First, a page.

Leveraging Existing Resources to Upgrade Urban Primary Health Centers in Mathura, India
Contributors: Meenakshi Dikshit, Dharmendra Kumar Tripathi, Parul Saxena
When scaling up its signature Fixed Day Static (FDS) services /Family Planning Day (FPD) approach in Mathura, India’s seven urban primary health centers (UPHCs), the TCIHC team noticed the facilities themselves needed some improvements. A number of issues needed to be addressed, including poor water supply, improper seating arrangements in the patient waiting area, no family planning counseling area and a lack of family planning informational materials and supplies. But the UPHCs’ regular administrative budget apparently did not cover these types of improvements.
After the TCIHC team raised these issues, the Additional Chief Medical Officer (ACMO) and Nodal Officer of the National Urban Health Mission (NUHM) agreed the problem needed to be addressed as it was hampering the quality of family planning services being offered. While everybody agreed on an improvement plan, no one knew how to fund the plan given the budget constraints.
TCIHC analyzed the budget more closely and discovered an underutilized fund in a category devoted to patient welfare called “Rogi Kalyan Samiti” (RKS). Under the guidance of the ACMO, TCIHC developed a detailed report describing what was required to transform the UPHCs into family planning-friendly centers for clients and the benefits of doing so. The district magistrate was impressed after receiving the report and approved the RKS budget expenditure as requested.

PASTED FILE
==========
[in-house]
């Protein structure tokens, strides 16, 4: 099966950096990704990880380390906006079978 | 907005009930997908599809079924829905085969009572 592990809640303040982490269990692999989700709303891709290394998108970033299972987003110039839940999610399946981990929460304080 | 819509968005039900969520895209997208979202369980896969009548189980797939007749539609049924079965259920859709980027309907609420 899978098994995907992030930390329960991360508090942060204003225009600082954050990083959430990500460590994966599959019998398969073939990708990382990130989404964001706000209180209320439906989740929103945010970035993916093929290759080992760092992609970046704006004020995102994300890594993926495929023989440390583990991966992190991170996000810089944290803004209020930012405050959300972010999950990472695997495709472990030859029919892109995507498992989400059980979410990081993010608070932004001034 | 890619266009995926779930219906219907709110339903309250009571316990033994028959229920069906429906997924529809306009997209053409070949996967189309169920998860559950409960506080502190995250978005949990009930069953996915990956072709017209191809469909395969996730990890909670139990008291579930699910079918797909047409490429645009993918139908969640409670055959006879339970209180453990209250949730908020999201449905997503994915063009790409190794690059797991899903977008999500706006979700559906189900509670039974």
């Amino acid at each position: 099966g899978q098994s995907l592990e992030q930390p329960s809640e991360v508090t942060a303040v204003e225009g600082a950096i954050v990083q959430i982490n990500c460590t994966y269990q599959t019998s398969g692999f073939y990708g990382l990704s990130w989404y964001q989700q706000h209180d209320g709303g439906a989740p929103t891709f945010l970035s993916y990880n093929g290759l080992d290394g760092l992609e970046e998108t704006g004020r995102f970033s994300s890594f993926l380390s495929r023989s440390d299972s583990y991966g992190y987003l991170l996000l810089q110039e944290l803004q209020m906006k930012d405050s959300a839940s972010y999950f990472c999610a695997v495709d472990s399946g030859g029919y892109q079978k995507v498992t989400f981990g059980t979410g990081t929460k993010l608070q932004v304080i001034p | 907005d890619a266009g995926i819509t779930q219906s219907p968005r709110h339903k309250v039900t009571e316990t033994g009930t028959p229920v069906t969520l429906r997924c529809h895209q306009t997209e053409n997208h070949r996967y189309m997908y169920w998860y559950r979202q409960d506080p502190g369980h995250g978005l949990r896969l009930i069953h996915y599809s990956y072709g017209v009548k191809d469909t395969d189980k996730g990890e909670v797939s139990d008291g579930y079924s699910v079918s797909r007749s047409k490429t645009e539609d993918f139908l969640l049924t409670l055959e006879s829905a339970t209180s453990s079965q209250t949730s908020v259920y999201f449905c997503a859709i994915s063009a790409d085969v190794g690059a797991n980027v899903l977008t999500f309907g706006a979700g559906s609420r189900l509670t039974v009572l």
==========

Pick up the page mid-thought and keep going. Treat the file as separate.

In addition to painting the walls, the RKS budget was used for condom boxes, fire extinguishers, LED bulbs, ceiling fans and chairs in the client waiting areas, refrigerators, pin/information boards, complaint boxes, water filter repairs, IUCD room slippers and caps, doormats, curtains for counseling areas to maintain privacy, mattresses, tables, blankets and family planning education materials. As a final touch, family planning/FDS themed wall paintings were done alongside a large poster displaying family planning methods.
The transformed UPHCs lifted the confidence of facility staff. The posters and new materials piqued the interest of clients who wanted to know more about family planning methods. ASHAs in the area also were inspired to reach out to clients and refer them to the upgraded facilities.
“This has become easy for us to initiate dialogue on FP now that there is a huge basket of choice poster. Many clients themselves ask questions referring to the poster,” said Ms. Bushra, a nurse in the UPHC Haiza Hospital. “However, sometimes we do ask, ‘have you seen that huge poster’?”
As a result of the facility makeovers, client volume for family planning services has increased 13% across Mathura’s seven UPHCs in the first quarter of FY 2019-20, when compared with the same period last year.
ASHAs in India are building relationships with family decision-makers to promote family planning among young first-time mothers.
In Nigeria, TCI set out to bridge the gap between just making referrals to family planning services and successfully completing those referrals.
Malam Mukhtar, a scholar of the Qu'ran in Nigeria, works to change the narrative and understanding of child birth spacing in his community.
TCI Youth Champion stands up to community misconceptions about implants and teaches adults about the benefits of contraceptives.